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MLB Playoff Roundup: Joe Musgrove buries the Mets

The Wild Card round came to a close with another pitching gem, this one to put the Mets’ season in the ground.

MLB: San Diego Padres at New York Mets Wendell Cruz-USA TODAY Sports

Saturday brought a host of drama, with all four games coming down to the wire. But three of those games ended their respective series, leaving us with just one showcase matchup for our Sunday night: a do-or-die contest in Queens between the Mets and Padres.

Game 1 saw San Diego demolish Max Scherzer. The Mets struck back in Game 2, with Jacob deGrom pitching well and their offense coming to life. The season hung in the balance for both teams in Game 3, with the Mets hoping to ensure that the franchise’s winningest season in 35 years wouldn’t go up in smoke.

NLWC Game 3

New York Mets 0, San Diego Padres 6

(SDP wins series 2-1)

If putting your season on the line with Scherzer or deGrom is like shoving in all your chips with a pair of aces, doing so with Chris Bassitt is more like going all-in with, say, a pair of tens. Mathematically, it’s fine, but it doesn’t feel great. Bassitt had a good debut season in Queens, but his value derives most naturally from his ability to make 30 solid starts over the course of a year. How would he perform when his team needed him to be a savior for one night?

Bassitt managed an easy first inning, but the Padres started to work him over in the second. With one on and two out, Ha-Seong Kim worked a seven-pitch walk, and Trent Grisham followed with a five-pitch walk to load the bases. Austin Nola, after fouling off three 0-2 offerings from Bassitt, then came through with a groundball single through the left side, putting the Padres ahead 2-0:

Bassitt got himself into trouble thanks to his inability to put away a few hitters who are generally unthreatening, and ran into the same issue soon after. In the fourth, Bassitt again walked Kim, he of a .679 career OPS in the majors. Kim promptly swiped second and scored on an RBI single from Grisham.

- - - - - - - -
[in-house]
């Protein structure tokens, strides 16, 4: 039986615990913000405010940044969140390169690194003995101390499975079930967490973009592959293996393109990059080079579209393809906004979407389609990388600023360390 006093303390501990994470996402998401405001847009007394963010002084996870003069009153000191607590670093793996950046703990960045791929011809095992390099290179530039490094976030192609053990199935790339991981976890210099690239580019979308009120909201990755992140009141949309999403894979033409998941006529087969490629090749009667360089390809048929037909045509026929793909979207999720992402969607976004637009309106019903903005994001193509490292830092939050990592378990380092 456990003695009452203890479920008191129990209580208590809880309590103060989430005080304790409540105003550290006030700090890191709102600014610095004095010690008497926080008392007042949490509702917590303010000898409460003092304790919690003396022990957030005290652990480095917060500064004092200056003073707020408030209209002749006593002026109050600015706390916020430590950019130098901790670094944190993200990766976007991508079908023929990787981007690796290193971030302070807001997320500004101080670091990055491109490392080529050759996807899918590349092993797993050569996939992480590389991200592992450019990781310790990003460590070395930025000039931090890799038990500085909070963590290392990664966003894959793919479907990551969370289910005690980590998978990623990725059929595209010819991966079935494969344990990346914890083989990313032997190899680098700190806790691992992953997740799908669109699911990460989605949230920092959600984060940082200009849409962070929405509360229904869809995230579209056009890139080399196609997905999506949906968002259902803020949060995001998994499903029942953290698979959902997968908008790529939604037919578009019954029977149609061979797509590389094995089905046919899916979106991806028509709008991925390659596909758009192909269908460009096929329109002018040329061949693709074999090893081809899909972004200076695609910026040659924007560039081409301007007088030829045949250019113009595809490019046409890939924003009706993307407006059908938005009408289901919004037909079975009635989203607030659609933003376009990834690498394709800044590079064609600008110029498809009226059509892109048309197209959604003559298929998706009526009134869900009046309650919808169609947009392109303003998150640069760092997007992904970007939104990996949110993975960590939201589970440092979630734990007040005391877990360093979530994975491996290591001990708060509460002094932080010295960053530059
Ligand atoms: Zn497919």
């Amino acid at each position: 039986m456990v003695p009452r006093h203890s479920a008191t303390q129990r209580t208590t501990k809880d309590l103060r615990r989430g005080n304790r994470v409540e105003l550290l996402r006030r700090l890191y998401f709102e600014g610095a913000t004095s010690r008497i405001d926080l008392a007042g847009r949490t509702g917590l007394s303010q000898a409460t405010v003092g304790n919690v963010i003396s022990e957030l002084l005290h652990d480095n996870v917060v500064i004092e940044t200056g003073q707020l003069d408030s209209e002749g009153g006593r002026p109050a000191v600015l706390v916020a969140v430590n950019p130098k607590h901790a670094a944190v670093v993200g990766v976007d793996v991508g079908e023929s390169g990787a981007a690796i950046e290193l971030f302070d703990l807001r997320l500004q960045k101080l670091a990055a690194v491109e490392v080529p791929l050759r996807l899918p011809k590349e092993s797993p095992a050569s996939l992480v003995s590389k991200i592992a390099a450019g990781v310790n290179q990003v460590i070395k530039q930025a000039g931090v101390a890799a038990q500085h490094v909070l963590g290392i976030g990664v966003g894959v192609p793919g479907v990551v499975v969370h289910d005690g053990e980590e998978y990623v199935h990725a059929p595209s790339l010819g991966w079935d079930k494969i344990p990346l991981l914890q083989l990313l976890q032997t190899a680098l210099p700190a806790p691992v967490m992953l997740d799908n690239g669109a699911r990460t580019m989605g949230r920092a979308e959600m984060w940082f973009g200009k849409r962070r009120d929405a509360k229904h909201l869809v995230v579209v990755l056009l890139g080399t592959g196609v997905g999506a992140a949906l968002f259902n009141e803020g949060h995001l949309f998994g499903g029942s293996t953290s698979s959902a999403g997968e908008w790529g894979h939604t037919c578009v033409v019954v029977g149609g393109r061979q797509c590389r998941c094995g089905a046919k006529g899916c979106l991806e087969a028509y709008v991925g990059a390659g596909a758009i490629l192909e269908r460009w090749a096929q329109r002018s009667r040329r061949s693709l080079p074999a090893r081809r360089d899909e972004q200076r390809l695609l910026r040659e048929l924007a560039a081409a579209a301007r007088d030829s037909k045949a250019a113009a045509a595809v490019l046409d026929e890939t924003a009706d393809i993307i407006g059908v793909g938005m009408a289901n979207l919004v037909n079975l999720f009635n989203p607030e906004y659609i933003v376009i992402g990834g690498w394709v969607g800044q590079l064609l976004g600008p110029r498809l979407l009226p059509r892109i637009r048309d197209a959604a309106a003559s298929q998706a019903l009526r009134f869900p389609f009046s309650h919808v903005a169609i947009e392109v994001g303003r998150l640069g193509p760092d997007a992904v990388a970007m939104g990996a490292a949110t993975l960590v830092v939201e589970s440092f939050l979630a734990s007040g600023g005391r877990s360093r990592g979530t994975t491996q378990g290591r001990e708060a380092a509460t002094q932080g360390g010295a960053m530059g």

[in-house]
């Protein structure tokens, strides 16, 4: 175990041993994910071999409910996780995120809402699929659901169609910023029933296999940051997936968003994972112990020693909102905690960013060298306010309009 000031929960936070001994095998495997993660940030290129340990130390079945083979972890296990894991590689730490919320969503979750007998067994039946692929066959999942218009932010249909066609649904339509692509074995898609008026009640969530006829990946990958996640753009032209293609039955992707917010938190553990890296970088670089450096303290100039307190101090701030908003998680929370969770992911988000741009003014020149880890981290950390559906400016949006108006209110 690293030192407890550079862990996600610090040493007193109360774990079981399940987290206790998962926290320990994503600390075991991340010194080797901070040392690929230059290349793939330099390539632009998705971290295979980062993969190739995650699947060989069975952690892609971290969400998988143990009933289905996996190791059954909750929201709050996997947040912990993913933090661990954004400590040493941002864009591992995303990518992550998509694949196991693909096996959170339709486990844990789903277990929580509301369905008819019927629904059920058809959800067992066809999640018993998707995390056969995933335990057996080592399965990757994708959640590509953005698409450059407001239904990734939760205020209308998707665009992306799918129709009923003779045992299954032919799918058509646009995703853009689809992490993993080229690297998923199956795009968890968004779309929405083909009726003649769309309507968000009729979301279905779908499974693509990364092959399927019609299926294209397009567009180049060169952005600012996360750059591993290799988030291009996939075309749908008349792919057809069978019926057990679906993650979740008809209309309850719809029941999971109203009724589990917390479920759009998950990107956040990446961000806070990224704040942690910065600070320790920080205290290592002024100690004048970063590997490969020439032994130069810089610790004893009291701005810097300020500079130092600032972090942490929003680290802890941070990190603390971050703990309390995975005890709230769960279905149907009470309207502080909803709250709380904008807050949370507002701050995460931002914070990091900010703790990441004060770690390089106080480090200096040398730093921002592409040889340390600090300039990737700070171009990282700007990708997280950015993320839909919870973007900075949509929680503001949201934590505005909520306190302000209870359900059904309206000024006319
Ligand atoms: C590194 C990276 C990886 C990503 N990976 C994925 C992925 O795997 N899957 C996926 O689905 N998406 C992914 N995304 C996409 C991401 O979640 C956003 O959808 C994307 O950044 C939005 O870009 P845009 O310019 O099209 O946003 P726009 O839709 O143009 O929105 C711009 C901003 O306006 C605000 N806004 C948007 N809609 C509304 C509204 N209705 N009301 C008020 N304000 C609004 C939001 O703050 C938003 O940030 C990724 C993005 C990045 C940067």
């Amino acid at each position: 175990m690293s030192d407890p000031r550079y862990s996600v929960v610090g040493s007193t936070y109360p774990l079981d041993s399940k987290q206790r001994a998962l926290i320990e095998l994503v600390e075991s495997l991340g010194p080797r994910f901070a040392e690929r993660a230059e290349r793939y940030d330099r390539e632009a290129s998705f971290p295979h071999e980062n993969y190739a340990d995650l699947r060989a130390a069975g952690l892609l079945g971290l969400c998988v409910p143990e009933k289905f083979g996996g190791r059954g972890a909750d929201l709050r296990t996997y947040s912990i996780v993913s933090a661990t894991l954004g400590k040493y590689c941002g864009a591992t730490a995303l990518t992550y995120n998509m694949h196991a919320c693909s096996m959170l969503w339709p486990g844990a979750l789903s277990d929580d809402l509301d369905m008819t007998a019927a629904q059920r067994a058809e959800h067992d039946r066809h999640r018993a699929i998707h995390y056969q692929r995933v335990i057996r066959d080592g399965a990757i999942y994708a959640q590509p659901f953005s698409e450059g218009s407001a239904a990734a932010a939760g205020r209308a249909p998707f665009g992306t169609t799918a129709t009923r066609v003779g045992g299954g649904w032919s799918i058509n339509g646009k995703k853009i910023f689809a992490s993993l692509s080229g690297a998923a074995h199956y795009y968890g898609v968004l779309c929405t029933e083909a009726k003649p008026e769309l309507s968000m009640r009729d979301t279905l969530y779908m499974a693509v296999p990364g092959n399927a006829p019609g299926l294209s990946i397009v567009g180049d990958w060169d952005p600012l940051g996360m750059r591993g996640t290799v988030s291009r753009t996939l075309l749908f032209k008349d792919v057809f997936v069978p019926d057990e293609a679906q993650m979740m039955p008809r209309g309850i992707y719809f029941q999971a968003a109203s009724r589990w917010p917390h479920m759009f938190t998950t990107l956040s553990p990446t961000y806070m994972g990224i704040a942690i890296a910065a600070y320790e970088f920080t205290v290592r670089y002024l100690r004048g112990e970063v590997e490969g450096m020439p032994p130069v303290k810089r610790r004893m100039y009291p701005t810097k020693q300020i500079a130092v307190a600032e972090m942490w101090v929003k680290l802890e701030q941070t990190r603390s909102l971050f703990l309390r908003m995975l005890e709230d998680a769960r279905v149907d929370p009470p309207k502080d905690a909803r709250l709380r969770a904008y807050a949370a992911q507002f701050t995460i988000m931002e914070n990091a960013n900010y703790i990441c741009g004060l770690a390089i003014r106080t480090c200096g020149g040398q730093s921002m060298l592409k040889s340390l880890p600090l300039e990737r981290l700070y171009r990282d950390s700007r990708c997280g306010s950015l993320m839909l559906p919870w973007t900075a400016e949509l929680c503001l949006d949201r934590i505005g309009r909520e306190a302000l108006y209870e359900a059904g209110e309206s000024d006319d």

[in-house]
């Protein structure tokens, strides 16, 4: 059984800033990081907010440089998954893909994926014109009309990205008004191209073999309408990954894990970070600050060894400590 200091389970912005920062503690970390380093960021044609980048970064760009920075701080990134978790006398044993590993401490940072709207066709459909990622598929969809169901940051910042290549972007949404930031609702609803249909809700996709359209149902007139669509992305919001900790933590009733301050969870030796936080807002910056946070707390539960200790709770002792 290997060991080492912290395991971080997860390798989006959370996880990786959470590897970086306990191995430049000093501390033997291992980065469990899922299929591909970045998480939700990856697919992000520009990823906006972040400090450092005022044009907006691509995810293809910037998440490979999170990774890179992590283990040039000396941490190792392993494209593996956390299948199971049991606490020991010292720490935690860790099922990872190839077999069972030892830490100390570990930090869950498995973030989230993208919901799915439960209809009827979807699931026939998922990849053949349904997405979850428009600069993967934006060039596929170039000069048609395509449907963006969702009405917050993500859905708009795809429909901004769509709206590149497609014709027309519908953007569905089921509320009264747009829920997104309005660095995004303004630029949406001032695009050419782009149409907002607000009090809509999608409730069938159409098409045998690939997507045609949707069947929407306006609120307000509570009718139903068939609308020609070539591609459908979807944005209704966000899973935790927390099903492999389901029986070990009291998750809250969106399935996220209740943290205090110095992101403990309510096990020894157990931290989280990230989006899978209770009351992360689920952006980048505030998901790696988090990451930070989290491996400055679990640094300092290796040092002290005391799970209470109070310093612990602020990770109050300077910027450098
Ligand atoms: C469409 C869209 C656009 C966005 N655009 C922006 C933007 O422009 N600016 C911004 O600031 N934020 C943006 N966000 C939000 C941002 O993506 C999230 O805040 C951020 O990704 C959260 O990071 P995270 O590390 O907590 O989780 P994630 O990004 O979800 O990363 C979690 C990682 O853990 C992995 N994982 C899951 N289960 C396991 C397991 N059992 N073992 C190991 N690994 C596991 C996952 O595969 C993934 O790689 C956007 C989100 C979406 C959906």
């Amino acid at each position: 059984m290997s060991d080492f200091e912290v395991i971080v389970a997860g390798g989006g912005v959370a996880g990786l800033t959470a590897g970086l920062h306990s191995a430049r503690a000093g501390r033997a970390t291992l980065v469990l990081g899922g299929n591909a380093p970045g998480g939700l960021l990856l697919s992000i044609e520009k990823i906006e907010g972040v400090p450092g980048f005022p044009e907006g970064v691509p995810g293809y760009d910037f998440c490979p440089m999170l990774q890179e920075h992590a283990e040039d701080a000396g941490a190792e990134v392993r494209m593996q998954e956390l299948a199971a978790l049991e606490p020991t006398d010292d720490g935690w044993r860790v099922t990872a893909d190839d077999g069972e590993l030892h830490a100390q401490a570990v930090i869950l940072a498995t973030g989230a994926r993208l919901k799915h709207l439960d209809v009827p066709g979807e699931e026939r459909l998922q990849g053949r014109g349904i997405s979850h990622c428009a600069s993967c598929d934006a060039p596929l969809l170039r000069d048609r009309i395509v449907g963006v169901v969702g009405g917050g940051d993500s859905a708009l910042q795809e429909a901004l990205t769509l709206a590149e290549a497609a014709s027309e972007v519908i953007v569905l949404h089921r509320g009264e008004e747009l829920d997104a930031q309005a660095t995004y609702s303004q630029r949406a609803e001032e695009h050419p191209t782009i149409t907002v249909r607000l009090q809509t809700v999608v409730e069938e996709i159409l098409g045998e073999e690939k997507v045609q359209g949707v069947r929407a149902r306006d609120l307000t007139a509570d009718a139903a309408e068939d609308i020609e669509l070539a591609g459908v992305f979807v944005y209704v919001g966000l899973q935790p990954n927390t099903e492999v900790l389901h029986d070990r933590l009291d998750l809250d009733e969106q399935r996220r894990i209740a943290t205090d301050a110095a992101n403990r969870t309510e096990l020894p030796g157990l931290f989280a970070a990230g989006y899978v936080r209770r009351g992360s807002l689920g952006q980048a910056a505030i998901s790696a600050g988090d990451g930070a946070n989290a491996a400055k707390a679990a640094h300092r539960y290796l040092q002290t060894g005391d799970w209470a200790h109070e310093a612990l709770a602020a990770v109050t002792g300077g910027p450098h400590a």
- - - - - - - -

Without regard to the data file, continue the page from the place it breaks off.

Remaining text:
Meanwhile, the Mets could get nothing going against Joe Musgrove. The right-hander retired the first 12 batters he faced, allowing Citi Field to grow quieter and quieter as the innings passed and the home team remained scoreless.

Buck Showalter went to left-hander David Peterson to start the fifth, and the Padres started to get some offense from somewhere other than the bottom third of their order. Jurickson Profar singled, moved to second on a bunt (!) from Juan Soto, and scored on Manny Machado’s single.

Musgrove continued to dominate, and Showalter seemingly got a little desperate. With Musgrove shoving (and with the spin rate on his pitches slightly up across the board), the New York manager asked the umps to check Musgrove for sticky stuff. The umpires launched a thorough check of Musgrove’s person, including a tender caress of the pitcher’s ears:

The search yielded nothing, other than a staredown from Musgrove into the Mets dugout after he retired the side in order.

Musgrove finished with seven stellar innings, allowing just one hit and one walk against five strikeouts. The Padres tacked on two more in the eighth to extend the lead to 6-0, and their bullpen handled things with ease once Musgrove departed to ensure safe passage to the NLDS.

So there you have it. The four Wild Card series are in the books, with the lower seed advancing in three of them. The Padres will move on to face the Dodgers, while the Mets will rue the missed opportunity that was 2022.